In the BARI 2D trial, patients with both Type 2 diabetes and documented coronary artery disease amenable to revascularization will be assigned at random to receive initial elective revascularization, either coronary angioplasty or bypass surgery, coupled with aggressive medical treatment of diabetes and cardiovascular risk factors or to receive aggressive medical treatment alone. In addition, in order to compare the results of different strategies of the glycemic control of diabetes, patients will also simultaneously be assigned at random to receive an insulin-providing agent or an insulin sensitizer, such as Avandia. With either form of treatment, the goal will be to lower blood glucose close to normal. The primary outcome of the study is the prevention of all-cause mortality. The study will run for a seven-year period with regular follow-up intervals.
Depression, anxiety not hypertension risks
In a study with a somewhat unexpected conclusion, researchers in Texas reported in the July issue of the American Journal of Hypertension that symptoms of depression and anxiety are not related to changes in blood pressure or the onset of hypertension. Michael Weber, MD, an editor of the journal, noted the high level of interest in the potential relationship between depression/hypertension and chronic diseases such as hypertension, asthma, cancer and diabetes, but he said the new findings "are contrary to the belief held by many that depression and anxiety are independent risk factors for the future development of hypertension or elevated blood pressure in initially normotensive individuals." He also noted that the researchers themselves were surprised by the findings. "However, the study population was sufficiently large enough, as was the study duration of four years," he added.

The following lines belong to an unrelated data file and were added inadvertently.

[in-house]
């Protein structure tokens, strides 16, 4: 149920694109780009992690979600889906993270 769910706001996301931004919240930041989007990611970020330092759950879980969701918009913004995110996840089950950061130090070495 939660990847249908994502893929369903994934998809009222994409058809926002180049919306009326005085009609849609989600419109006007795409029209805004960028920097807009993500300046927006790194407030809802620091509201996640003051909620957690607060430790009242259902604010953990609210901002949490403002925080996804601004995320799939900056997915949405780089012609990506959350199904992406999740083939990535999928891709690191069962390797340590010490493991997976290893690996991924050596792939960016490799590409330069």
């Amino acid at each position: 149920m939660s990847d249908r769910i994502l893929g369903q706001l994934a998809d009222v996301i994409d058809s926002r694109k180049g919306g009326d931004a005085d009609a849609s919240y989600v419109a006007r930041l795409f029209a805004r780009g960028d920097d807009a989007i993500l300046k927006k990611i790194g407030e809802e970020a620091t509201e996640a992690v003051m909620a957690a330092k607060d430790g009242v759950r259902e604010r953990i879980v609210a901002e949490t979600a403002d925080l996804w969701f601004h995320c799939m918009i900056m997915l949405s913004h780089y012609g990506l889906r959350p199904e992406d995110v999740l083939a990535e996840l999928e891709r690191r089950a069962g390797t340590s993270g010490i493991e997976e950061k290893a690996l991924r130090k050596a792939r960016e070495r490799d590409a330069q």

Lead investigator of the study was Eileen Huh Shinn, PhD, of the department of behavioral science at the University of Texas-M.D. Anderson Cancer Center (Houston, Texas). She said that previous studies had shown mixed results due to insufficient follow-up time, inadequate study samples and lack of validated standardized measures. Shinn and colleagues analyzed four years of prospective data from the Reno Diet Heart Study on 433 people whose blood pressure was less than 140/90 mm Hg and not taking anti-hypertensive medication before study entry. The investigators did not find a link between depression and anxiety symptoms and the onset of hypertension in their analyses.